Photo courtesy of Signature Reads
Disclaimer: this series only represents my own life as a trans man on campus. This issue focuses on experiences impacted by my gender identity in the classroom and other academic spaces at Xavier.
I’m fortunate I don’t face outward hostility on a daily basis for being open with my gender. This doesn’t mean I’m immune to the ignorance of my peers. Please don’t take this as an attack. Instead, I want you, especially if you’re not trans, to take this article as an educational experience and a how-to on not being disgusting, rude and privileged to the trans people in your life by seeing Xavier through my eyes.
One common experience with classmates and peers has been people assuming they have the right to interrogate me on my identity. I may be a smart-ass, but I wasn’t born to be a personal tutor for strangers wondering what being in the wrong body feels like. Assuming that trans people are expected to educate and minimize the insecurities their cis peers feel stems from cis privilege, which I do experience daily. If you wouldn’t ask someone you thought was cisgender about their genitals/sexual orientation/entire life story, don’t ask me. There’s a fine line between education and curiosity for one’s entertainment. That line is different for every individual! Stick to Googling all your weirdo questions before coming to me or any other trans person. My free time is not office hours for Trans 101.
When I’m not being asked rude questions, I mainly get stared at. A. Lot. After I wrote “Being Trans in College,” I noticed more turned heads (and longer, angrier stares) in class, the caf, walking and sitting, you name it. Don’t look me up and down after you figure out my identity, then blame your obvious discomfort and disgust for my existence like it’s an issue I created for myself. I don’t deserve to have my life put under a microscope by strangers who think intensely staring is the 21st century handshake. Maybe it’s because I dress better than they ever will or maybe they think I’m a monster, I’ll never know. I am so deeply insecure with being trans that I try my best to forget I’m a real person, but feeling like a circus act doesn’t help. I do know I feel more seen, and I’m truly unsure if it’s because I’m openly trans or not.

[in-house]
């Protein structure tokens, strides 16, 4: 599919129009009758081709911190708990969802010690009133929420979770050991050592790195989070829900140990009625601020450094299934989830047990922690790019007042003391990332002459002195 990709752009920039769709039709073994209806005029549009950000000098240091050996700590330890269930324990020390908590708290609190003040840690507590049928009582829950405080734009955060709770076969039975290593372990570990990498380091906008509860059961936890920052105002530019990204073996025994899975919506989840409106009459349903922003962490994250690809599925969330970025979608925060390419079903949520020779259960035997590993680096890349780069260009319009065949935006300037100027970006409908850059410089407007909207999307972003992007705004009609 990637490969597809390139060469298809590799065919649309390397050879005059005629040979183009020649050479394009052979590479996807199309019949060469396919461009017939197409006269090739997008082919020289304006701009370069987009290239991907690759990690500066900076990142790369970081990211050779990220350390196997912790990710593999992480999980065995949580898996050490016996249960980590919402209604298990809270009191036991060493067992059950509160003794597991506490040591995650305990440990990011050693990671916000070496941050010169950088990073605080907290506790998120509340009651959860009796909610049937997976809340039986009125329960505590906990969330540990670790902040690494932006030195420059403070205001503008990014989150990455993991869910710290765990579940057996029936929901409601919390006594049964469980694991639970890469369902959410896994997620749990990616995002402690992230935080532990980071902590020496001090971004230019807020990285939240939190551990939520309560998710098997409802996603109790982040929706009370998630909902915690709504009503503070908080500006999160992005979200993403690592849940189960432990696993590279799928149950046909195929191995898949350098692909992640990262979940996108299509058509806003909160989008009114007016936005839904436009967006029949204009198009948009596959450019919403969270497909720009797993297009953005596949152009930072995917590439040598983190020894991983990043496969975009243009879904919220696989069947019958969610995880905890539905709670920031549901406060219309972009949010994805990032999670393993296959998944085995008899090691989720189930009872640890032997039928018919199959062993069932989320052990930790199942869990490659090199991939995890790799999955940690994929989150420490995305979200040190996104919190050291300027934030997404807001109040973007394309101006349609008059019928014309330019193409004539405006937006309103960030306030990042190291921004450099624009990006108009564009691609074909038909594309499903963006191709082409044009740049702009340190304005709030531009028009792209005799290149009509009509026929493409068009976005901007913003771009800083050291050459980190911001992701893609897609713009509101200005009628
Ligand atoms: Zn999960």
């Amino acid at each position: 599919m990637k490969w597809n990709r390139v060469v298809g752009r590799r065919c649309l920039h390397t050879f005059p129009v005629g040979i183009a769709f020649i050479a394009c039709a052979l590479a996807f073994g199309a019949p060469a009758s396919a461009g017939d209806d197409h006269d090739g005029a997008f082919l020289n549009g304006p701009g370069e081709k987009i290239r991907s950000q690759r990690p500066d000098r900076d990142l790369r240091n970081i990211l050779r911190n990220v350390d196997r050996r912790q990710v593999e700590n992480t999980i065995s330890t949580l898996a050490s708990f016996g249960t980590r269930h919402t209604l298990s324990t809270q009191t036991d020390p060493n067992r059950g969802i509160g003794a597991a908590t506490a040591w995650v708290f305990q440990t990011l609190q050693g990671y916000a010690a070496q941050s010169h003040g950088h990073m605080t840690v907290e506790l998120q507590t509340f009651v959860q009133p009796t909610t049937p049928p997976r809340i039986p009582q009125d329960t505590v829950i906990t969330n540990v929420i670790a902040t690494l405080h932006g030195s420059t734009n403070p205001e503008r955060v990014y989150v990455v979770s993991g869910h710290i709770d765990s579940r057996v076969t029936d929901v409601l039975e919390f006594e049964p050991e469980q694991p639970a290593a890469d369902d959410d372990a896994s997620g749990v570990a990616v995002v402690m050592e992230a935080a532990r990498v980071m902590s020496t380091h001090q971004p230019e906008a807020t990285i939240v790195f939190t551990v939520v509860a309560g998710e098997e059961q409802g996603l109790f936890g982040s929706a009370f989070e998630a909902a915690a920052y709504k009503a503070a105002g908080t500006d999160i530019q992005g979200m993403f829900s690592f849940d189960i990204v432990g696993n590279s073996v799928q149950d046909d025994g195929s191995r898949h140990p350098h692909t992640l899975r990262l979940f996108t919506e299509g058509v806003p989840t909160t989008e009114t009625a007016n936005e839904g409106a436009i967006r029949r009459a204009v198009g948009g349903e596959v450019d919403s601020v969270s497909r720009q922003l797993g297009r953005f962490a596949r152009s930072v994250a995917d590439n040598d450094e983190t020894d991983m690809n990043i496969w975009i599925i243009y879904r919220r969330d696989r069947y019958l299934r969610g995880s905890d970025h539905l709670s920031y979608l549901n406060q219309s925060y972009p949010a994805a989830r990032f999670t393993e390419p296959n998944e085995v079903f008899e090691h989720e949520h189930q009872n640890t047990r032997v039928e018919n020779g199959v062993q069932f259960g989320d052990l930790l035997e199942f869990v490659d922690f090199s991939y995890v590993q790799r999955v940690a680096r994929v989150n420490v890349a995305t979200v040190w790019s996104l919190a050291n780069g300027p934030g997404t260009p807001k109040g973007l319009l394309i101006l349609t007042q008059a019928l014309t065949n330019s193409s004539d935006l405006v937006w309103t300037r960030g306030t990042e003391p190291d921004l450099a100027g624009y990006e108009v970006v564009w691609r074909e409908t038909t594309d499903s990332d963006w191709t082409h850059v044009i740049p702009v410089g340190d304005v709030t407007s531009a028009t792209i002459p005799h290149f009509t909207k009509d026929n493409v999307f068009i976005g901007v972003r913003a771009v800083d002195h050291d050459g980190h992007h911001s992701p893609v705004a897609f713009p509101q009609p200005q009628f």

Just because a trans person doesn’t necessarily correct you for using the wrong pronouns doesn’t mean that it doesn’t hurt them. Constantly being referred to as “she” makes me feel as if I’m drowning in cement. Ignoring my pronouns because I’m not passing as male tells me my identity is invalid to you. I feel invalidated on a daily basis, which only keeps my mouth shut more. My internalized homophobia/transphobia keep me paralyzed when it comes to demanding respect. This means my pronouns are ignored by family, friends, teachers and 99 percent of classmates. When they’re ignored, I blame myself for not being “man enough” to look how I see myself.
Dealing with cis discomfort is difficult when you don’t even feel like a genuine human who deserves recognition by others. While I feel obligated to make those around me feel more comfortable by remaining silent and unbothered, why should I have to? Why should I have to minimize myself for the comfort of the ignorant who only see things in black and white, pink and blue? If you didn’t know I was transgender, would my life, pronouns and name be at the top of your debate list? Would you still treat me like a sideshow freak who has others answer for them?
To summarize, being trans is already complicated. If you know someone’s trans, be respectful. Figuring yourself out in college is hard for everyone, and we all must work on self-awareness to avoid alienating our peers.
Toni Carlotta is a junior communications studies major and a staff writer for the Newswire from Cincinnati.